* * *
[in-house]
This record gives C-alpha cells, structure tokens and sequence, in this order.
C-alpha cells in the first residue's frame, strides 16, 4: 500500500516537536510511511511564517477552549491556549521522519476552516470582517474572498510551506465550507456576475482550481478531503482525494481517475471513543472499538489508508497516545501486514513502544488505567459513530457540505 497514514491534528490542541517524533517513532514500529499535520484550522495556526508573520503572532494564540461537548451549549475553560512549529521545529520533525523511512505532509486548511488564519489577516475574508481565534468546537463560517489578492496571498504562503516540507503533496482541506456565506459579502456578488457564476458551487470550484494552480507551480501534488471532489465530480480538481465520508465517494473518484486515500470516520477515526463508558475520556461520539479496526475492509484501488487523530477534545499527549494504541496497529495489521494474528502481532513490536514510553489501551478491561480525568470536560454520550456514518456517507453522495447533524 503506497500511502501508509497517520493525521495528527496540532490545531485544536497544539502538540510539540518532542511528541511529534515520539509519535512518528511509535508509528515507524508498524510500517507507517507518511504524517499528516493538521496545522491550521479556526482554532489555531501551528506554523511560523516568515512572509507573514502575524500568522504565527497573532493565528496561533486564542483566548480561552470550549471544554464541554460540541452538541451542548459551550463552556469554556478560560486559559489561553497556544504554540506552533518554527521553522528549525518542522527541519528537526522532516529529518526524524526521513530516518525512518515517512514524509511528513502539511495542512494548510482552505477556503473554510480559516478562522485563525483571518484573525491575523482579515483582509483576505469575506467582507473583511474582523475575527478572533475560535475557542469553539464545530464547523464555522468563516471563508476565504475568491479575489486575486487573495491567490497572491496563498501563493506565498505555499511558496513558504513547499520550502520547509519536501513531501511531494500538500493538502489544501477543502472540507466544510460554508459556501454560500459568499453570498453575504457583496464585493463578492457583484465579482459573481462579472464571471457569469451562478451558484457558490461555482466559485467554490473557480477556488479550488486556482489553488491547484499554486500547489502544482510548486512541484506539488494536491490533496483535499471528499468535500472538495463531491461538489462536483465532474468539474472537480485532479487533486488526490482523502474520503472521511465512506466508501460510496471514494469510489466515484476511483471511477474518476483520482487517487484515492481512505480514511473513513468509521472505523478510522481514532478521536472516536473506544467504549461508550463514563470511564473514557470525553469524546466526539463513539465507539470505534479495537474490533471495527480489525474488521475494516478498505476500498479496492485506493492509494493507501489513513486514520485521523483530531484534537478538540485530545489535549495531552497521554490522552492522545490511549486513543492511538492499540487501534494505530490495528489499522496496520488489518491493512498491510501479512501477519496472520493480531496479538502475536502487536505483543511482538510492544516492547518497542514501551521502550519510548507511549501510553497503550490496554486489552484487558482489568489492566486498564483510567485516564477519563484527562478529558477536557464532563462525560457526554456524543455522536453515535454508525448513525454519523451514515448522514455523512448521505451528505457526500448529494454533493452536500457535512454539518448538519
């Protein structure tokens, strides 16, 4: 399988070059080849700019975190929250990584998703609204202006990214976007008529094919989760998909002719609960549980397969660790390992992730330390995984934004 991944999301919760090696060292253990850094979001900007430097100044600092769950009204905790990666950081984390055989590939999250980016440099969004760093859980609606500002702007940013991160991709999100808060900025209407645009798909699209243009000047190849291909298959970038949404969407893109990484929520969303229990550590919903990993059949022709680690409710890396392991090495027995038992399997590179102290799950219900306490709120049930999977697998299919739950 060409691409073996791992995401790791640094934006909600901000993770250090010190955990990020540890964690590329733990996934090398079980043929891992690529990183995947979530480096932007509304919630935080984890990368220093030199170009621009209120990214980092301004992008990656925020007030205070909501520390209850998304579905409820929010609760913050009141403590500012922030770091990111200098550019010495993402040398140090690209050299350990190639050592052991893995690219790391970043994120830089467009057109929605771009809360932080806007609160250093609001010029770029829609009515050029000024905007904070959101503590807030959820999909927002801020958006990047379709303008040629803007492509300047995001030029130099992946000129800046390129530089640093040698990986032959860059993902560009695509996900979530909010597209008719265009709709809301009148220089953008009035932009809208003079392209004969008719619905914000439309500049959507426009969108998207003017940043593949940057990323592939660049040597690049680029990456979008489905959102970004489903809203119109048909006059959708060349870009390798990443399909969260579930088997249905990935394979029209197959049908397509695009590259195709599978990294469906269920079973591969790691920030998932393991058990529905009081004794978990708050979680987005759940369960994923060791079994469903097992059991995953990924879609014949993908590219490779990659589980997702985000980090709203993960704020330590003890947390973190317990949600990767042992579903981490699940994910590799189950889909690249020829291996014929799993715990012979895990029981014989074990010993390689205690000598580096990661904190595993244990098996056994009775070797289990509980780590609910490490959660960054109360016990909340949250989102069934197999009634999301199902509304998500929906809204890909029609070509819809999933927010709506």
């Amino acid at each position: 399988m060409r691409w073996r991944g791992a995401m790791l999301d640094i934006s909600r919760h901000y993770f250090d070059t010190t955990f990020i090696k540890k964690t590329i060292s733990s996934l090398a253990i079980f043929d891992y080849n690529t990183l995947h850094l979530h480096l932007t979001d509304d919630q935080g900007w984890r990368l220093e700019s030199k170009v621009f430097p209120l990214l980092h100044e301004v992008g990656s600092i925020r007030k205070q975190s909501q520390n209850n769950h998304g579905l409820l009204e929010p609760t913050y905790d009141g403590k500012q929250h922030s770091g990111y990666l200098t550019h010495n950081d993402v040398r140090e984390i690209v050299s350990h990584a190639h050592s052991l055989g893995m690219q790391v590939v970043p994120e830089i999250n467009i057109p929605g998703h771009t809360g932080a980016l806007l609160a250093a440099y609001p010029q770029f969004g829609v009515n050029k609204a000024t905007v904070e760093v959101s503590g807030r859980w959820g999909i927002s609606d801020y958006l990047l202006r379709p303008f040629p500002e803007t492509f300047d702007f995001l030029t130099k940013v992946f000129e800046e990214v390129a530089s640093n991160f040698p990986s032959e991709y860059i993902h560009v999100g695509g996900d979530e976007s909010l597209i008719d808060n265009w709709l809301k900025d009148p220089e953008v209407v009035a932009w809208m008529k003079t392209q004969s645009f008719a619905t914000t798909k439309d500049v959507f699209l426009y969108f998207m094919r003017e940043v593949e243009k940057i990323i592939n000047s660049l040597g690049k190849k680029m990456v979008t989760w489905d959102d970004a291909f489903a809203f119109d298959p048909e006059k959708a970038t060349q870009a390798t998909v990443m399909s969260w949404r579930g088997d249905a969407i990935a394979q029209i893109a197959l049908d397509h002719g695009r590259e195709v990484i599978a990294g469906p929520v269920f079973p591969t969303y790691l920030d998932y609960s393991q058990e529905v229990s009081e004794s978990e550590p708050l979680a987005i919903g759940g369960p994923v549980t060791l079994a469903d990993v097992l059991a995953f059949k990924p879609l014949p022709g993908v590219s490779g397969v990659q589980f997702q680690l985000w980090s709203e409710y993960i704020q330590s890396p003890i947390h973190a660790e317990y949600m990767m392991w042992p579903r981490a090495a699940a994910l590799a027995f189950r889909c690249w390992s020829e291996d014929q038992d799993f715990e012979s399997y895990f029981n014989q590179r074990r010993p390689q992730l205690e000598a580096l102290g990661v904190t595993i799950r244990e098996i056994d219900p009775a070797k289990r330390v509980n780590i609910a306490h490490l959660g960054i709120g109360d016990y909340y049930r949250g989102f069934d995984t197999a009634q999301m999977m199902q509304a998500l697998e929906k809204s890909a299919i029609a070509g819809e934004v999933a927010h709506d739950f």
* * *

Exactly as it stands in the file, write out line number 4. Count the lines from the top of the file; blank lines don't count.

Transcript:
């Protein structure tokens, strides 16, 4: 399988070059080849700019975190929250990584998703609204202006990214976007008529094919989760998909002719609960549980397969660790390992992730330390995984934004 991944999301919760090696060292253990850094979001900007430097100044600092769950009204905790990666950081984390055989590939999250980016440099969004760093859980609606500002702007940013991160991709999100808060900025209407645009798909699209243009000047190849291909298959970038949404969407893109990484929520969303229990550590919903990993059949022709680690409710890396392991090495027995038992399997590179102290799950219900306490709120049930999977697998299919739950 060409691409073996791992995401790791640094934006909600901000993770250090010190955990990020540890964690590329733990996934090398079980043929891992690529990183995947979530480096932007509304919630935080984890990368220093030199170009621009209120990214980092301004992008990656925020007030205070909501520390209850998304579905409820929010609760913050009141403590500012922030770091990111200098550019010495993402040398140090690209050299350990190639050592052991893995690219790391970043994120830089467009057109929605771009809360932080806007609160250093609001010029770029829609009515050029000024905007904070959101503590807030959820999909927002801020958006990047379709303008040629803007492509300047995001030029130099992946000129800046390129530089640093040698990986032959860059993902560009695509996900979530909010597209008719265009709709809301009148220089953008009035932009809208003079392209004969008719619905914000439309500049959507426009969108998207003017940043593949940057990323592939660049040597690049680029990456979008489905959102970004489903809203119109048909006059959708060349870009390798990443399909969260579930088997249905990935394979029209197959049908397509695009590259195709599978990294469906269920079973591969790691920030998932393991058990529905009081004794978990708050979680987005759940369960994923060791079994469903097992059991995953990924879609014949993908590219490779990659589980997702985000980090709203993960704020330590003890947390973190317990949600990767042992579903981490699940994910590799189950889909690249020829291996014929799993715990012979895990029981014989074990010993390689205690000598580096990661904190595993244990098996056994009775070797289990509980780590609910490490959660960054109360016990909340949250989102069934197999009634999301199902509304998500929906809204890909029609070509819809999933927010709506």